Wednesday, October 05, 2011

Matthew 22:15–22

Matthew 22:15–22 (ESV): Paying Taxes to Caesar


Another fairly short and straightforward passage; rather than summarizing what is already obvious, you can just read it.


There are times when I can almost give the religious leaders of Jesus’ day the benefit of the doubt, and think that maybe, in this instance, they’re really trying to have a discussion, or possibly listening to what Jesus says, even if they do end up ultimately rejecting him. This is obviously not one of those times; the Pharisees are specifically setting out to “entangle [Jesus] in his words” (verse 15 (ESV)), making verse 16 (ESV) even more sleazy, when their emissaries try to butter Jesus up with flattery before asking their question. (Obviously it didn’t work on Jesus. That probably could have gone without saying.)

This is another example where we should keep cultural issues in mind; the Pharisees aren’t engaging Jesus in a religious debate, this is more of a political one. (With some trappings of religion.) They are thinking that no matter what Jesus answers, they can turn it against him:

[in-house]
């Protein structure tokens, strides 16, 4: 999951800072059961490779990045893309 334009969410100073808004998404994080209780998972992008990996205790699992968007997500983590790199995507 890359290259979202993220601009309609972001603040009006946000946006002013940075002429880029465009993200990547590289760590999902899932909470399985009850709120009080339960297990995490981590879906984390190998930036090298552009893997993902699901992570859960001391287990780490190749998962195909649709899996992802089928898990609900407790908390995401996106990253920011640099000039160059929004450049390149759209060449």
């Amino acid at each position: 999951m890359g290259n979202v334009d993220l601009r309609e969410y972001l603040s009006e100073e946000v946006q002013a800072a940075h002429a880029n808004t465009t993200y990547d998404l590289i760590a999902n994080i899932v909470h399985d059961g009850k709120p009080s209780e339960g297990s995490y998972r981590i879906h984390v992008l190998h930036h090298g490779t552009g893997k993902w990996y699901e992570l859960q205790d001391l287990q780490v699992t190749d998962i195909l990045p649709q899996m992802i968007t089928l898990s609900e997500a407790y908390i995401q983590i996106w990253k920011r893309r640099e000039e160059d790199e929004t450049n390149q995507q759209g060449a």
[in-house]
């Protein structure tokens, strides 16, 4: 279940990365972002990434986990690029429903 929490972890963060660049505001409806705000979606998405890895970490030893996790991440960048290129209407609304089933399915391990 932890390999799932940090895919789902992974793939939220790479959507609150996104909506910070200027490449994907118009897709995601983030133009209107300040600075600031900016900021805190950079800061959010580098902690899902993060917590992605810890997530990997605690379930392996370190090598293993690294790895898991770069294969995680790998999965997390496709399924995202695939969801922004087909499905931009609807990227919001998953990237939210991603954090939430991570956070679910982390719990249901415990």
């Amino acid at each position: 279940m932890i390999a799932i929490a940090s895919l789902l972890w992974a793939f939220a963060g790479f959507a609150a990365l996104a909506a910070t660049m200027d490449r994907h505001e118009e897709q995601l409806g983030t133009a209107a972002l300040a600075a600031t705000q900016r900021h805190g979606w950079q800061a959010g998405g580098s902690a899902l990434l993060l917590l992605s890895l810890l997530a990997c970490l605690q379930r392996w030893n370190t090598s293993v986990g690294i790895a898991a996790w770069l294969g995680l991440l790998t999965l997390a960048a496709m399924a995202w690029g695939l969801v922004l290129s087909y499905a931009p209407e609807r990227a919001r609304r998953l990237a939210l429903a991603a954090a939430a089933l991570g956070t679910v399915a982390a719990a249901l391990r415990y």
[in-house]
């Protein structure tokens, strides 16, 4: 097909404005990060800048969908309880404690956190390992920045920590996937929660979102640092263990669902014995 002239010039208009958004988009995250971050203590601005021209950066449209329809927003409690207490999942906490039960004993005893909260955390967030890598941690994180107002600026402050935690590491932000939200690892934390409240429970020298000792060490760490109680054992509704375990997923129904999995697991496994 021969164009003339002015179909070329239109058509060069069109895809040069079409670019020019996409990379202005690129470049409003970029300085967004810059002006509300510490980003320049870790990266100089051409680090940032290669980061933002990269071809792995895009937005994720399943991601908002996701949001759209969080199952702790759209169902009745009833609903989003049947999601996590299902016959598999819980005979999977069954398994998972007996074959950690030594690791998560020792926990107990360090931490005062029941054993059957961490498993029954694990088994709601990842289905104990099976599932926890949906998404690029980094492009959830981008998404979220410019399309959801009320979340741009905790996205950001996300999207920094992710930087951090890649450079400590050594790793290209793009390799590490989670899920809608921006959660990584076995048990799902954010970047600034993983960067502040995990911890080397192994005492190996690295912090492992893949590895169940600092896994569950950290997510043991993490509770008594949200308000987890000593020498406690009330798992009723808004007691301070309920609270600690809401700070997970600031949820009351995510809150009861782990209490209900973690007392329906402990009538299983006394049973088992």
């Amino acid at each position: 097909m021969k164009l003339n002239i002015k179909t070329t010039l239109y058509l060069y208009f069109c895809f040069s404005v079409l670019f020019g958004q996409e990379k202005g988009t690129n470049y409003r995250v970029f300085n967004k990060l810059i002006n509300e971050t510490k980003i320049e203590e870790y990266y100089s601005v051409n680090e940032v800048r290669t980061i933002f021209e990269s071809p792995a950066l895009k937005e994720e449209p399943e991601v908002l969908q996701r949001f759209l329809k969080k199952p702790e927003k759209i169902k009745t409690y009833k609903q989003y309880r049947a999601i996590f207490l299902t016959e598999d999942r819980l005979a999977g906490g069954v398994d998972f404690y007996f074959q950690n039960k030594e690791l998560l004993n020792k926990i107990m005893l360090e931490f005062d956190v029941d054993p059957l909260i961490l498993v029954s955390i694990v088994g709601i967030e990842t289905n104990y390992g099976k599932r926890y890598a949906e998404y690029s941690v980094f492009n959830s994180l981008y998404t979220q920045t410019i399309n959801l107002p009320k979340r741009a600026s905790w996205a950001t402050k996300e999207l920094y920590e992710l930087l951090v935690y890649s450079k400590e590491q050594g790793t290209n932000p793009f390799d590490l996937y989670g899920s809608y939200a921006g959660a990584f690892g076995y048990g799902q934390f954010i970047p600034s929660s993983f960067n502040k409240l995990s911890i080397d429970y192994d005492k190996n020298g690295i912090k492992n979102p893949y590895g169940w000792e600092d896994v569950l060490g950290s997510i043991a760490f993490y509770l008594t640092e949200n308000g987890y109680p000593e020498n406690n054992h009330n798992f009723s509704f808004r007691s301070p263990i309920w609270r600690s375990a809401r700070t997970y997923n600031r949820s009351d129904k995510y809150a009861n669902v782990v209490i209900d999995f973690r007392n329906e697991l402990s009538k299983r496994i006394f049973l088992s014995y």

• If he advises the Jews to pay taxes he will lose the support of many of the people, who believe (according to the ESV Study Notes) that paying taxes to their non-Israelite rulers contradicts God’s lordship over His people.
  • On the other hand, if Jesus says not to pay taxes then he can be accused of treason to the Roman rulers—and undoubtedly the Pharisees would be the first to point out his treason to the Romans.
Obviously Jesus knows what they’re up to, but it’s not important because as is also usual he ignores the surface issues of their question and gets to the heart of the matter: rather than getting embroiled in a political debate with them, he simply tells them to do what is right. Give God what you owe Him; give your government what you owe it; it’s not in this passage, but give your neighbour what you owe her, too.

When some of the Jews of Jesus’ day felt that paying taxes to Rome was contradictory to God’s lordship, how much of that was really religion and how much was that they simply didn’t want to pay taxes? (When the modern-day Tea Party spouts trickle-down economics and talks about the poor pulling themselves up by their bootstraps, how much of that is them wanting to improve their country and how much is that they simply don’t want to pay taxes?) Do the Pharisees really care about Jesus committing treason against Rome? No, they’re just looking for an excuse to get rid of him.

I don’t think it’s the core of Jesus’ point, but a side message of this passage is that taxes aren’t wrong, and it’s not wrong for a government to demand taxes of its citizens. If a government does demand taxes of you, pay them. Give to Caesar what is owed to Caesar.

No comments: